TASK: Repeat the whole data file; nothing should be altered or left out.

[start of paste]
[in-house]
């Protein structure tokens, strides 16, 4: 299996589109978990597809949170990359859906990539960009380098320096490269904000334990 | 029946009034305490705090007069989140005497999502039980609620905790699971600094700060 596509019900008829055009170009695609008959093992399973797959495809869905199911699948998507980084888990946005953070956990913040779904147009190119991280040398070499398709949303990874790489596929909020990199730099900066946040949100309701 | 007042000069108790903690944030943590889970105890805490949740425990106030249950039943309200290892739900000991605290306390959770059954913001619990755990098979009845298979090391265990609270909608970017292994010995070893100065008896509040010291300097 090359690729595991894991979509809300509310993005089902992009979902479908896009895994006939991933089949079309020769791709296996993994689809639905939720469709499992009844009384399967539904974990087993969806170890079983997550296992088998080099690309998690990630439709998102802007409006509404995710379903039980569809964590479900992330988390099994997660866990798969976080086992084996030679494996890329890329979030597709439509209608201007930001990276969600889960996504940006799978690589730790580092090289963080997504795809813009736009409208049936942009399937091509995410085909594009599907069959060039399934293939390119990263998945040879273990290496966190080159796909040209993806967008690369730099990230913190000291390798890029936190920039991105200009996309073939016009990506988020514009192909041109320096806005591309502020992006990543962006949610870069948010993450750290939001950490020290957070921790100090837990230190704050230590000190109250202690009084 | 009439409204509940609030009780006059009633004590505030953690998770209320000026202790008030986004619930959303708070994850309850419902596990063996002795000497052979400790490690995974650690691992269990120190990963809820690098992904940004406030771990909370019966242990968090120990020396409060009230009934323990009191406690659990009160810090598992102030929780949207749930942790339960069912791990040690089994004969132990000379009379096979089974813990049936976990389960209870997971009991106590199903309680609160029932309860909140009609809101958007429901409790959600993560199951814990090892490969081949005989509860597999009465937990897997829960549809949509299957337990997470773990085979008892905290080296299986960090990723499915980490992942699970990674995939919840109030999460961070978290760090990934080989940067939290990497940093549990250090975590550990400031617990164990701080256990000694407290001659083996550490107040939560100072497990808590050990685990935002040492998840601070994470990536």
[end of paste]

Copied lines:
[in-house]
């Protein structure tokens, strides 16, 4: 299996589109978990597809949170990359859906990539960009380098320096490269904000334990 | 029946009034305490705090007069989140005497999502039980609620905790699971600094700060 596509019900008829055009170009695609008959093992399973797959495809869905199911699948998507980084888990946005953070956990913040779904147009190119991280040398070499398709949303990874790489596929909020990199730099900066946040949100309701 | 007042000069108790903690944030943590889970105890805490949740425990106030249950039943309200290892739900000991605290306390959770059954913001619990755990098979009845298979090391265990609270909608970017292994010995070893100065008896509040010291300097 090359690729595991894991979509809300509310993005089902992009979902479908896009895994006939991933089949079309020769791709296996993994689809639905939720469709499992009844009384399967539904974990087993969806170890079983997550296992088998080099690309998690990630439709998102802007409006509404995710379903039980569809964590479900992330988390099994997660866990798969976080086992084996030679494996890329890329979030597709439509209608201007930001990276969600889960996504940006799978690589730790580092090289963080997504795809813009736009409208049936942009399937091509995410085909594009599907069959060039399934293939390119990263998945040879273990290496966190080159796909040209993806967008690369730099990230913190000291390798890029936190920039991105200009996309073939016009990506988020514009192909041109320096806005591309502020992006990543962006949610870069948010993450750290939001950490020290957070921790100090837990230190704050230590000190109250202690009084 | 009439409204509940609030009780006059009633004590505030953690998770209320000026202790008030986004619930959303708070994850309850419902596990063996002795000497052979400790490690995974650690691992269990120190990963809820690098992904940004406030771990909370019966242990968090120990020396409060009230009934323990009191406690659990009160810090598992102030929780949207749930942790339960069912791990040690089994004969132990000379009379096979089974813990049936976990389960209870997971009991106590199903309680609160029932309860909140009609809101958007429901409790959600993560199951814990090892490969081949005989509860597999009465937990897997829960549809949509299957337990997470773990085979008892905290080296299986960090990723499915980490992942699970990674995939919840109030999460961070978290760090990934080989940067939290990497940093549990250090975590550990400031617990164990701080256990000694407290001659083996550490107040939560100072497990808590050990685990935002040492998840601070994470990536």